Cotter Cunningham | Founder and CEO, RetailMeNot, Inc.
Traditional benefits in today's workplace culture just aren't enough.
Before starting my own business venture, my work life had taken me to a variety of companies where the culture was driven by the same thing: the bottom line. In one particularly frustrating instance, I watched as a colleague used all of her personal time off to care for an ill family member, eventually running out of days to take care of herself -- physically and mentally, and ultimately leaving the company. I made a promise to myself that when I started my own company, that we’d strive to deliver the bottom line - but without putting employees in that situation.
Fast-forward a few jobs and a few years later to my current role at RetailMeNot. Here, employees are our most valuable asset, and supporting their health and well-being only helps the success of our company. This support is something we can provide partially through traditional benefits. But that’s not enough. A culture that allows employees to take care of themselves and their families is crucial.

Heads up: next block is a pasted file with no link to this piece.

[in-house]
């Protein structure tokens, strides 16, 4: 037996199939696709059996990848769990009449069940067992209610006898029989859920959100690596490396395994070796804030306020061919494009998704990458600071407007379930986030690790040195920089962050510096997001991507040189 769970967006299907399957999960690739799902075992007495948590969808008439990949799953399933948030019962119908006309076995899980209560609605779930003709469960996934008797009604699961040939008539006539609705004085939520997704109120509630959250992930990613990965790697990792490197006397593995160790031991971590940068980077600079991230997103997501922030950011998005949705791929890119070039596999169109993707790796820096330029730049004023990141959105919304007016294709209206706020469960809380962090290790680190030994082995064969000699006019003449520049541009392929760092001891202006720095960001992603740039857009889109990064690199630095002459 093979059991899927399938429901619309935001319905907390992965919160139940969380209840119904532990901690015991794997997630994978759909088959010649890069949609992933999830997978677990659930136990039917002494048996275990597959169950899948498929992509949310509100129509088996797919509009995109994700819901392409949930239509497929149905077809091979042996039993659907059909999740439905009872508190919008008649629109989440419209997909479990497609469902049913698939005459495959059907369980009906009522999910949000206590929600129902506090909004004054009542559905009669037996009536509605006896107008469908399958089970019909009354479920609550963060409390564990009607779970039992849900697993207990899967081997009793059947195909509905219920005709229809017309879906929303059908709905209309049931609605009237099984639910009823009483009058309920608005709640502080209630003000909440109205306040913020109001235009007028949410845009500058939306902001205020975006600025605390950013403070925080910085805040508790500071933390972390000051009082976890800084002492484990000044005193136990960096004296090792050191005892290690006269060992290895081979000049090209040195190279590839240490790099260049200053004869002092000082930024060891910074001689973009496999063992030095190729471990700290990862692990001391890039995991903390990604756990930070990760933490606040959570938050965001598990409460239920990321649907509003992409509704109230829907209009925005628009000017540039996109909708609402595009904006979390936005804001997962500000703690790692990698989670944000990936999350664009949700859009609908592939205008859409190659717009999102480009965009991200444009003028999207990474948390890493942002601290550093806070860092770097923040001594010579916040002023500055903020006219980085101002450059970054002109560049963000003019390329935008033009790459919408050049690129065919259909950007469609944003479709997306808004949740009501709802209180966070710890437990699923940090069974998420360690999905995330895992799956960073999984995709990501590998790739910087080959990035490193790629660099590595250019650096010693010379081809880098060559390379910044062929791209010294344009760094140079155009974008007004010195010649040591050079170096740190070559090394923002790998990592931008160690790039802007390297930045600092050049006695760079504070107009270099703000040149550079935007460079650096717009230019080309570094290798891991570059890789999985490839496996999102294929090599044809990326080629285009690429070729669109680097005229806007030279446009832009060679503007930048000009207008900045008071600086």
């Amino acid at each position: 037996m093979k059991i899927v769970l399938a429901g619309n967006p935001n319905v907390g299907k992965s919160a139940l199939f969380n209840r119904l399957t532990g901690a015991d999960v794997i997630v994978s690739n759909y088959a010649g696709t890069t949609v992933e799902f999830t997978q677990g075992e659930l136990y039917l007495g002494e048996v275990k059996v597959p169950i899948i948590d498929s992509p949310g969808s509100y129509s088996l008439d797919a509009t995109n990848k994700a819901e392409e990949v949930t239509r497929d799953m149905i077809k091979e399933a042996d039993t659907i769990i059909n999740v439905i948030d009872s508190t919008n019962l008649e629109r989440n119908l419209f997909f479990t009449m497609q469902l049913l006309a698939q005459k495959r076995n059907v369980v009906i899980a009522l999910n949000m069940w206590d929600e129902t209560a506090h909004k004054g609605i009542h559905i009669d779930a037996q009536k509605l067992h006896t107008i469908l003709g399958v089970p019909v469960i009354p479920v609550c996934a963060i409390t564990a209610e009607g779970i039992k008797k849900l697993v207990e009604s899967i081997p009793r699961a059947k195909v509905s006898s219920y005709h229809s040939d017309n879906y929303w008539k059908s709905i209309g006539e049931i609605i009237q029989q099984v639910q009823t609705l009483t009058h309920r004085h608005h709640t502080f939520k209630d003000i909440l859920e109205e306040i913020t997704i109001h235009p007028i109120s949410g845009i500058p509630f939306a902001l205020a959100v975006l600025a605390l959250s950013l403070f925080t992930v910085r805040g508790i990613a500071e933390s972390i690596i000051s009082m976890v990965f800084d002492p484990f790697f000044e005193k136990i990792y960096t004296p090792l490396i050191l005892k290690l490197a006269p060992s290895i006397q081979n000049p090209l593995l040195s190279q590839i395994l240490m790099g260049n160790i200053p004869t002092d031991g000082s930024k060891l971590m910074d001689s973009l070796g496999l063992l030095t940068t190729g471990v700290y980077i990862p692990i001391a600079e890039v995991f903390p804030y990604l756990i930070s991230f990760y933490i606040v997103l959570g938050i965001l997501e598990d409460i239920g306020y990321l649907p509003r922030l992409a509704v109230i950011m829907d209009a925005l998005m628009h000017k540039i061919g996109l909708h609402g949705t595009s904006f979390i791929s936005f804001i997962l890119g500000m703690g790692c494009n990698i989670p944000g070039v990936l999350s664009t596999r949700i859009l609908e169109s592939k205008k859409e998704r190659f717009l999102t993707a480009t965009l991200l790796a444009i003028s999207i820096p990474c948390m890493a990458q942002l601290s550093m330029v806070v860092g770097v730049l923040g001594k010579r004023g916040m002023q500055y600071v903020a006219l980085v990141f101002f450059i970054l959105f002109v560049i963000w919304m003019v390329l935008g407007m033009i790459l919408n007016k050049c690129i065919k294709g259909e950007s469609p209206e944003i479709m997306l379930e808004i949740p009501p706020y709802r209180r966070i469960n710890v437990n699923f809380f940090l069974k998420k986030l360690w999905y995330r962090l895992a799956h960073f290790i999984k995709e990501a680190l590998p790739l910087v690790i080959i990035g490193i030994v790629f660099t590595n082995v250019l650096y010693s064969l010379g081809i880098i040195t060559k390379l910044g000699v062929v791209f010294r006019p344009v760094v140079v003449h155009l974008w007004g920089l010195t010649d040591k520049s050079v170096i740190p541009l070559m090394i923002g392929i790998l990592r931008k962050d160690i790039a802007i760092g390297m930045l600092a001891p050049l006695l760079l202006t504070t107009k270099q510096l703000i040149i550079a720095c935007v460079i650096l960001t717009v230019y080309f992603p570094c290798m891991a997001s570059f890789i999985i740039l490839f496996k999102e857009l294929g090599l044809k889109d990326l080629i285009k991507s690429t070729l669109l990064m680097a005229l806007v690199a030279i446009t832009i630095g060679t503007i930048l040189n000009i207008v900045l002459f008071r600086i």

We’ve tried a bunch of stuff to enable and nurture such a culture along the way, but here are a few examples that are working for our employees right now.
Offering Flexible Paid Time Off (PTO)
A flexible PTO program allows employees the freedom to establish a work-life balance that works for them — because nobody knows the particulars of their needs better than the individuals themselves. We all benefit from employees who come back to the office as better, recharged version of themselves.
Our open PTO plan also maps back to transparency, which is one of our key values; we provide this policy as a means to empower our employees to have open conversations with their managers about getting the work done that their job requires, and having time for the rest of what their life entails. Additionally, this policy empowers managers to manage personally, saying, “Hey, I trust your ability to get the job done in a satisfactory manner and take off the time that you need for yourself or your family.”
Creating Relaxing, Restorative Spaces
I dare you to walk into a tech company today where the office environment doesn’t have some cool theme or fancy new toy in the office to foster creativity for employees. These offices champion a fun and collaborative culture. But it’s equally important to have spaces that allow employees to disconnect and work in a quiet space. A couple of ideas that we have implemented are outdoor spaces (with good Wi-Fi!) for when they need to step away from their desk, a dark and quiet library space where employees can work uninterrupted as well as massage therapy vendors and even our very own massage chairs for when you need a five-minute break.
Building a Well-Rounded Benefits and Wellness Program